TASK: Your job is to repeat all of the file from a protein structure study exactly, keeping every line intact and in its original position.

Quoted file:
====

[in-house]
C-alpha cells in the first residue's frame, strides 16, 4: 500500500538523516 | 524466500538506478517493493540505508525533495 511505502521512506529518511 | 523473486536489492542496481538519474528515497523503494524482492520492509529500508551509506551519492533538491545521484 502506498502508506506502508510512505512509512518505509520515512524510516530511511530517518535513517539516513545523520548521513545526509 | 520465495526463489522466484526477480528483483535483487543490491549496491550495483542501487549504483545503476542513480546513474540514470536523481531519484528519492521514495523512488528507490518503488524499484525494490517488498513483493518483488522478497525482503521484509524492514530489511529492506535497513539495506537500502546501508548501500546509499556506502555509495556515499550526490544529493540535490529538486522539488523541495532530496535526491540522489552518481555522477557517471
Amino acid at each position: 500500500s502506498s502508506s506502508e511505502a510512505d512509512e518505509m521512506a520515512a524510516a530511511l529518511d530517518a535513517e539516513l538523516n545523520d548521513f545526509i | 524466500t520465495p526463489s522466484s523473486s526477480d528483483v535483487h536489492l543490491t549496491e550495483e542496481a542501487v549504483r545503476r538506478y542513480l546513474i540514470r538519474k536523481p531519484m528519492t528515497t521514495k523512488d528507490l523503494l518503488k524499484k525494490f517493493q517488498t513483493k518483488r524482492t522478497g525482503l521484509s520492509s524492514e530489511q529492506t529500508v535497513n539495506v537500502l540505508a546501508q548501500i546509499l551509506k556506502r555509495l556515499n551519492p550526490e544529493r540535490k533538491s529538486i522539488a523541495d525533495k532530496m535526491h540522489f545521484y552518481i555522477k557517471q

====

[in-house]
C-alpha cells in the first residue's frame, strides 16, 4: 500500500538523516 | 524466500538506478517493493540505508525533495 511505502521512506529518511 | 523473486536489492542496481538519474528515497523503494524482492520492509529500508551509506551519492533538491545521484 502506498502508506506502508510512505512509512518505509520515512524510516530511511530517518535513517539516513545523520548521513545526509 | 520465495526463489522466484526477480528483483535483487543490491549496491550495483542501487549504483545503476542513480546513474540514470536523481531519484528519492521514495523512488528507490518503488524499484525494490517488498513483493518483488522478497525482503521484509524492514530489511529492506535497513539495506537500502546501508548501500546509499556506502555509495556515499550526490544529493540535490529538486522539488523541495532530496535526491540522489552518481555522477557517471
Amino acid at each position: 500500500s502506498s502508506s506502508e511505502a510512505d512509512e518505509m521512506a520515512a524510516a530511511l529518511d530517518a535513517e539516513l538523516n545523520d548521513f545526509i | 524466500t520465495p526463489s522466484s523473486s526477480d528483483v535483487h536489492l543490491t549496491e550495483e542496481a542501487v549504483r545503476r538506478y542513480l546513474i540514470r538519474k536523481p531519484m528519492t528515497t521514495k523512488d528507490l523503494l518503488k524499484k525494490f517493493q517488498t513483493k518483488r524482492t522478497g525482503l521484509s520492509s524492514e530489511q529492506t529500508v535497513n539495506v537500502l540505508a546501508q548501500i546509499l551509506k556506502r555509495l556515499n551519492p550526490e544529493r540535490k533538491s529538486i522539488a523541495d525533495k532530496m535526491h540522489f545521484y552518481i555522477k557517471q